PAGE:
firm in his resolution to uphold Ibe integrity
ol ihe Empire and chastise the enemies uf the
pacification of Cuba In all parts of ibe island
THE WEATHER THIS DAS.
WASHINGTON, June 16.
Clear and partially cloudy weather for the
Southern States on Monday, with light to
Iresh winds. Cautionary signals are ordered
for Duluth, Mllwaukle, Chicago and Grand |
Yesterday's Weather Reports of the
Signal Service, V. S. A.-4.47 P. M.,
LATEST STYLES OF DRESS IN THE
The Reign of Tall Hats and Elongat?
ed Parasol?, Embroidered Jackets and
Roman Scarfs-Very Rieb and Lets
Simple Toilets-Persian Patterns for
Pompadour Tunics-Feather Trim?
mings-Something about all Articles
of Ladles' Wear.
[Correspondence of the New York Herald.]
PARIS, May 20.
The new fashions can be described in a few
words, but their application in matters ol taste j
would Hil volumes. Thus, when one ls told
that the newest things are tall hats, tall para?
sols, embroidered costumes, Dolman* Jackets
and Roman scarfs, lt would appear tbat this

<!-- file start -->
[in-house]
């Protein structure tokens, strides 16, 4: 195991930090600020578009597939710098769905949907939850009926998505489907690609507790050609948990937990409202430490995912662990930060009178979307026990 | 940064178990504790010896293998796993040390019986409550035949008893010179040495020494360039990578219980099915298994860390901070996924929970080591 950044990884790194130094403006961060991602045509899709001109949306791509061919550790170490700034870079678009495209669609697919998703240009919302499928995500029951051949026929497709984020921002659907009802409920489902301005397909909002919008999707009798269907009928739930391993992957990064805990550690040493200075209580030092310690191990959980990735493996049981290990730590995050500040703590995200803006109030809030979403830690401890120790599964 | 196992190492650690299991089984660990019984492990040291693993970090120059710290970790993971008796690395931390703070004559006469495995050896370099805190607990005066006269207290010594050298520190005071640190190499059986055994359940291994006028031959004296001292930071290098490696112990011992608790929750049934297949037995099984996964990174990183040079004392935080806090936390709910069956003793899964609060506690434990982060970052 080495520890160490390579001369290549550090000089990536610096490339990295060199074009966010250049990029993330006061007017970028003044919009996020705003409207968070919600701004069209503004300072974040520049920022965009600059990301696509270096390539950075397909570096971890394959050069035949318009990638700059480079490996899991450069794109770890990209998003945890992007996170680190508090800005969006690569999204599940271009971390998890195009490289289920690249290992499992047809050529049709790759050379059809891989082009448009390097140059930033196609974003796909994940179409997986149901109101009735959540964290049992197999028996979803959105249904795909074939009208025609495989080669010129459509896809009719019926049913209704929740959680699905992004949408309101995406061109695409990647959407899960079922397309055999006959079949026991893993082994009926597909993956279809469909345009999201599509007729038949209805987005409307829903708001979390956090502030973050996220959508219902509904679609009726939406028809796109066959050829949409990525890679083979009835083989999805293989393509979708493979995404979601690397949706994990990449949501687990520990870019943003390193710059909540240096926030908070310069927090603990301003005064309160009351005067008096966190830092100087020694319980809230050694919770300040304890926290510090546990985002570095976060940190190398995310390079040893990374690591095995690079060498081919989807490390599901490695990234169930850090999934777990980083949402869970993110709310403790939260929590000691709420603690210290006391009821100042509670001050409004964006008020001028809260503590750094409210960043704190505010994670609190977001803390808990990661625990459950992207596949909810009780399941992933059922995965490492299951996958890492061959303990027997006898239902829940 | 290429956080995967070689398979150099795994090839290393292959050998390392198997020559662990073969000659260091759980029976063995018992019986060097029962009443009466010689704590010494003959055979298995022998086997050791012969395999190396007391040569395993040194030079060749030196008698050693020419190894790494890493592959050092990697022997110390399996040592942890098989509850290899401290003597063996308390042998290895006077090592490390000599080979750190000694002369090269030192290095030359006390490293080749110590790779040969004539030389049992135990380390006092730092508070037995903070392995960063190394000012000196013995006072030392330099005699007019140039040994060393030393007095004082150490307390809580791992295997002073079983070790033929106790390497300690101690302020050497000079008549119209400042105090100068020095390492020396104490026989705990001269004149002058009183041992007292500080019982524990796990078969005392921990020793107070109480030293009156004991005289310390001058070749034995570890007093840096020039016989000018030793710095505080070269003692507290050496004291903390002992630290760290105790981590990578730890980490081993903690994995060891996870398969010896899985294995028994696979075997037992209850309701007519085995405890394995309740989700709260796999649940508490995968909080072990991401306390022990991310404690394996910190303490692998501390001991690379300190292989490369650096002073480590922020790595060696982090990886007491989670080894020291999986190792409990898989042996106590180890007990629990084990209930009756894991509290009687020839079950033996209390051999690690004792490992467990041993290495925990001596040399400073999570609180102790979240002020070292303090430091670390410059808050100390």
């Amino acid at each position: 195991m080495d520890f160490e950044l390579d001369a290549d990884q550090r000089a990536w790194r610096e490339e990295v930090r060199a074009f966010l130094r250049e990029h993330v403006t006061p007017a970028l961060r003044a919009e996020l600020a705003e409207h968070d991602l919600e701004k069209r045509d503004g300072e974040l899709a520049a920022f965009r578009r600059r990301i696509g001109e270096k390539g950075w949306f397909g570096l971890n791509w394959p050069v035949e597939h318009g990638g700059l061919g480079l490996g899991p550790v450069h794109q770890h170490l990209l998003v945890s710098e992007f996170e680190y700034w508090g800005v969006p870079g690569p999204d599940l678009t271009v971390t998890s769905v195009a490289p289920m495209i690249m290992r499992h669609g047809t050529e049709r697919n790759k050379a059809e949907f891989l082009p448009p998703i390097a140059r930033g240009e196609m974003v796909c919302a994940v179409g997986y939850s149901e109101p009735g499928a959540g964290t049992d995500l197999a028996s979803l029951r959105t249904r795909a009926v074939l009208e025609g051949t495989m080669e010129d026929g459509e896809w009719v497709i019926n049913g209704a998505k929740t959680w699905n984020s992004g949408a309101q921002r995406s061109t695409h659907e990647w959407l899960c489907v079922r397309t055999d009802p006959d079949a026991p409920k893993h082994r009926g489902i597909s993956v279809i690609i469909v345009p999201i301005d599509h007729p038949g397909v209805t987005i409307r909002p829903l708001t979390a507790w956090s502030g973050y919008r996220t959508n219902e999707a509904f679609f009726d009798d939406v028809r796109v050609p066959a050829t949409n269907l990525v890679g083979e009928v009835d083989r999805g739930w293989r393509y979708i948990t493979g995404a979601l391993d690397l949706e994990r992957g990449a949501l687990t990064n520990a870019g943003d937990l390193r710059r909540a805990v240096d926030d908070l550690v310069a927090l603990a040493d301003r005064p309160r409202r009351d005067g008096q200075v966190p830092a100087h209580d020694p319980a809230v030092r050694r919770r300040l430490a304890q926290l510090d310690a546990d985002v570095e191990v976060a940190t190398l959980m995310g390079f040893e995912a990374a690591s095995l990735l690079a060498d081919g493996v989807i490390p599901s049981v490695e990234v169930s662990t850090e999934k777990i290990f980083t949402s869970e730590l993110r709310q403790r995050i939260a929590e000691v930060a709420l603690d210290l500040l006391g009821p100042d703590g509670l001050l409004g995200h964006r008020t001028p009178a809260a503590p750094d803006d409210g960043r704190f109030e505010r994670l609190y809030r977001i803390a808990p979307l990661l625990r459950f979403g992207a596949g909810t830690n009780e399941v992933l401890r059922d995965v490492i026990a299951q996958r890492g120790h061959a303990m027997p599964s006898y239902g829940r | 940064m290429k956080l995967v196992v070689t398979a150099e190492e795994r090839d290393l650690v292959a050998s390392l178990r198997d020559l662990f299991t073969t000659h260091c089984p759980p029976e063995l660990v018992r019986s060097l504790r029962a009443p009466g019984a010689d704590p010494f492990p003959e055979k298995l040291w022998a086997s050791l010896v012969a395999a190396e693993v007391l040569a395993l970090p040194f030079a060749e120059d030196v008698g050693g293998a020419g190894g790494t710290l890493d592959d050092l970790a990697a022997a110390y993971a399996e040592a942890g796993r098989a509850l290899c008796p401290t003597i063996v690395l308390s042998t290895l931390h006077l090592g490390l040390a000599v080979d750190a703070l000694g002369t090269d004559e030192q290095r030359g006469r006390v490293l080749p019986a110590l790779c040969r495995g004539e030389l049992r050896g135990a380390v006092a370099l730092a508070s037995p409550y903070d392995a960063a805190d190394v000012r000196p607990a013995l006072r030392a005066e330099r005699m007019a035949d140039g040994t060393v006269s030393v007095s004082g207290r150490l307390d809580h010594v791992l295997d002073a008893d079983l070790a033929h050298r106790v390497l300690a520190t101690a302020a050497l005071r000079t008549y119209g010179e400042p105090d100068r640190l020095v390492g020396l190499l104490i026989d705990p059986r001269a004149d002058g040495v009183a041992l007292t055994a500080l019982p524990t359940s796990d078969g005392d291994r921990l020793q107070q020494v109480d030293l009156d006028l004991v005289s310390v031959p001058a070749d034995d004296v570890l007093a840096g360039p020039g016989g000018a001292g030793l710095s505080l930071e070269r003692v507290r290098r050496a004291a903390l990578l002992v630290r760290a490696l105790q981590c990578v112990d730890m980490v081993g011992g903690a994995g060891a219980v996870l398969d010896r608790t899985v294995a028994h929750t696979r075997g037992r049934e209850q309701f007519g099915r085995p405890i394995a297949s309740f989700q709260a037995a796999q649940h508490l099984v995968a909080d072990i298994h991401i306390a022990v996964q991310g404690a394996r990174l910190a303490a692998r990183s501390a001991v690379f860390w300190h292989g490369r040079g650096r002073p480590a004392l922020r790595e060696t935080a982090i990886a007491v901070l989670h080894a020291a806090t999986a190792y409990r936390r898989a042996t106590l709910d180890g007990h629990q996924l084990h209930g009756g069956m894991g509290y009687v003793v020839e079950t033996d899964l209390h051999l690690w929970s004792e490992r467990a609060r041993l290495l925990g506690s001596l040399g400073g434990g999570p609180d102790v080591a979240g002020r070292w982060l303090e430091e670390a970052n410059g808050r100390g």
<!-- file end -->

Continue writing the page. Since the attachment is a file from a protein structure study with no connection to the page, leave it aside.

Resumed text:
enumeration should suffice. In point ot num?
ber lt does, very truly ; but lt ls wonderful how
many different kinds of tall hats ladles wear,
and how varied, In fact, every article can be
that ls fashionable. Some of the combinations
for June are very pretty, and among these are
PERSIAN PATTERNS FOR POMPADOUR TONICS.
AJ1 petticoats worn with them are of 6llk
trimmed with stripes, or borders of the
tunique material-the more exotic the leaves
and odd the flower, the better. Grounds are
all ecru, and wbat is not ecru ls very neutral
Indeed. Neutral grounds always are safest
when lt ralus, or when politics, shift, and this
has been the state of the atmosphere and
Parliament all spring. The prettiest cha?nes
are striped, half ecru and half satin; or inser?
tion of white open-work worn over colored
silk petticoats, which have a deep kilted
flounce that iwheaded with c h Icare e ruche fray?
ed out lo look like plumes.
in the maroon, stone and drab lints, are wom
round basques. Plume trimming, which was
only adopted In winter, will be la favor at the
seaside and watering-places this Bummer, but
the light shades only. Feather hinge ls also
to be sewn on basques; lt ls made, too. in
Be wing Bilk: and floss, In all colors, and ls then